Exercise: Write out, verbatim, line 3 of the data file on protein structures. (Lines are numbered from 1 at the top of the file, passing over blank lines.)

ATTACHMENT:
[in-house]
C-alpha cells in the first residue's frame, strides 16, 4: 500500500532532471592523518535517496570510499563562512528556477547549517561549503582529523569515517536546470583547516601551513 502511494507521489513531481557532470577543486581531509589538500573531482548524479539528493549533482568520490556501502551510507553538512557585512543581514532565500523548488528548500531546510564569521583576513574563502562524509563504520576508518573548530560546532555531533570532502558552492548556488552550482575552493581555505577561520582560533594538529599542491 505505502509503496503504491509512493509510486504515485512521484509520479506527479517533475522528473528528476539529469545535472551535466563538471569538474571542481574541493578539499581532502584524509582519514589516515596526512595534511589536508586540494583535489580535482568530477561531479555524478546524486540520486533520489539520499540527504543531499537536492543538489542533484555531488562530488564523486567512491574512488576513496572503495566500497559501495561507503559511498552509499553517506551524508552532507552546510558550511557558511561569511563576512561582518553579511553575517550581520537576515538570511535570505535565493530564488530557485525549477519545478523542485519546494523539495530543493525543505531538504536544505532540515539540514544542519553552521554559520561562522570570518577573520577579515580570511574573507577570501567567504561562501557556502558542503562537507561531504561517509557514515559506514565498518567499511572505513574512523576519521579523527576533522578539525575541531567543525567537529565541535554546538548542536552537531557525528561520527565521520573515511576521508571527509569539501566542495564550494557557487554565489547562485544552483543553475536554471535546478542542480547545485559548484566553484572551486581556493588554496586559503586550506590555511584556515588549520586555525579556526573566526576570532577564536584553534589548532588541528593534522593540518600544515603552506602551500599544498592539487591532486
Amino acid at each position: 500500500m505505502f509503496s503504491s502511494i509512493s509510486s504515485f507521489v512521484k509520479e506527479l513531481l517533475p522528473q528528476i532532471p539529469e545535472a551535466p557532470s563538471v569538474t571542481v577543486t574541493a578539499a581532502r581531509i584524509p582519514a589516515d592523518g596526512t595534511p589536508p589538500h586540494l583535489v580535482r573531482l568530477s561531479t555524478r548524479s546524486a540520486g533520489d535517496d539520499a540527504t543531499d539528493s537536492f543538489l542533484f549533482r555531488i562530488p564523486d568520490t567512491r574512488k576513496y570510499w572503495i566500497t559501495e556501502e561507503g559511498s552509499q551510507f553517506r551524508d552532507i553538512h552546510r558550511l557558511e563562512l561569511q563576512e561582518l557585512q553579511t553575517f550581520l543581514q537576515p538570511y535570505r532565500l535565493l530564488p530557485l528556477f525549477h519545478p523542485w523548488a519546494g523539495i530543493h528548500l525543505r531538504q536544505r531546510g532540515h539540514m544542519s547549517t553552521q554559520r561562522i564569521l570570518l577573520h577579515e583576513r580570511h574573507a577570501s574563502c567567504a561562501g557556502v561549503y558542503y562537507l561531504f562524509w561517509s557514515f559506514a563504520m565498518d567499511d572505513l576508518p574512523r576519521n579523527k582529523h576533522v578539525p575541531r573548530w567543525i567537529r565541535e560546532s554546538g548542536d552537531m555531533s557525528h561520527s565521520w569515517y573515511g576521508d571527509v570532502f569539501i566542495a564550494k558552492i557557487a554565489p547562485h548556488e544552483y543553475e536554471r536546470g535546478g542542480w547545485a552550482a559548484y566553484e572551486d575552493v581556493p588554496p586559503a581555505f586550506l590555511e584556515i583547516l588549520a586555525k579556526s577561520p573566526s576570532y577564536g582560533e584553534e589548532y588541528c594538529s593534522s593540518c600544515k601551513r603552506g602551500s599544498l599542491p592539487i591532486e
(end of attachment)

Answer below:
Amino acid at each position: 500500500m505505502f509503496s503504491s502511494i509512493s509510486s504515485f507521489v512521484k509520479e506527479l513531481l517533475p522528473q528528476i532532471p539529469e545535472a551535466p557532470s563538471v569538474t571542481v577543486t574541493a578539499a581532502r581531509i584524509p582519514a589516515d592523518g596526512t595534511p589536508p589538500h586540494l583535489v580535482r573531482l568530477s561531479t555524478r548524479s546524486a540520486g533520489d535517496d539520499a540527504t543531499d539528493s537536492f543538489l542533484f549533482r555531488i562530488p564523486d568520490t567512491r574512488k576513496y570510499w572503495i566500497t559501495e556501502e561507503g559511498s552509499q551510507f553517506r551524508d552532507i553538512h552546510r558550511l557558511e563562512l561569511q563576512e561582518l557585512q553579511t553575517f550581520l543581514q537576515p538570511y535570505r532565500l535565493l530564488p530557485l528556477f525549477h519545478p523542485w523548488a519546494g523539495i530543493h528548500l525543505r531538504q536544505r531546510g532540515h539540514m544542519s547549517t553552521q554559520r561562522i564569521l570570518l577573520h577579515e583576513r580570511h574573507a577570501s574563502c567567504a561562501g557556502v561549503y558542503y562537507l561531504f562524509w561517509s557514515f559506514a563504520m565498518d567499511d572505513l576508518p574512523r576519521n579523527k582529523h576533522v578539525p575541531r573548530w567543525i567537529r565541535e560546532s554546538g548542536d552537531m555531533s557525528h561520527s565521520w569515517y573515511g576521508d571527509v570532502f569539501i566542495a564550494k558552492i557557487a554565489p547562485h548556488e544552483y543553475e536554471r536546470g535546478g542542480w547545485a552550482a559548484y566553484e572551486d575552493v581556493p588554496p586559503a581555505f586550506l590555511e584556515i583547516l588549520a586555525k579556526s577561520p573566526s576570532y577564536g582560533e584553534e589548532y588541528c594538529s593534522s593540518c600544515k601551513r603552506g602551500s599544498l599542491p592539487i591532486e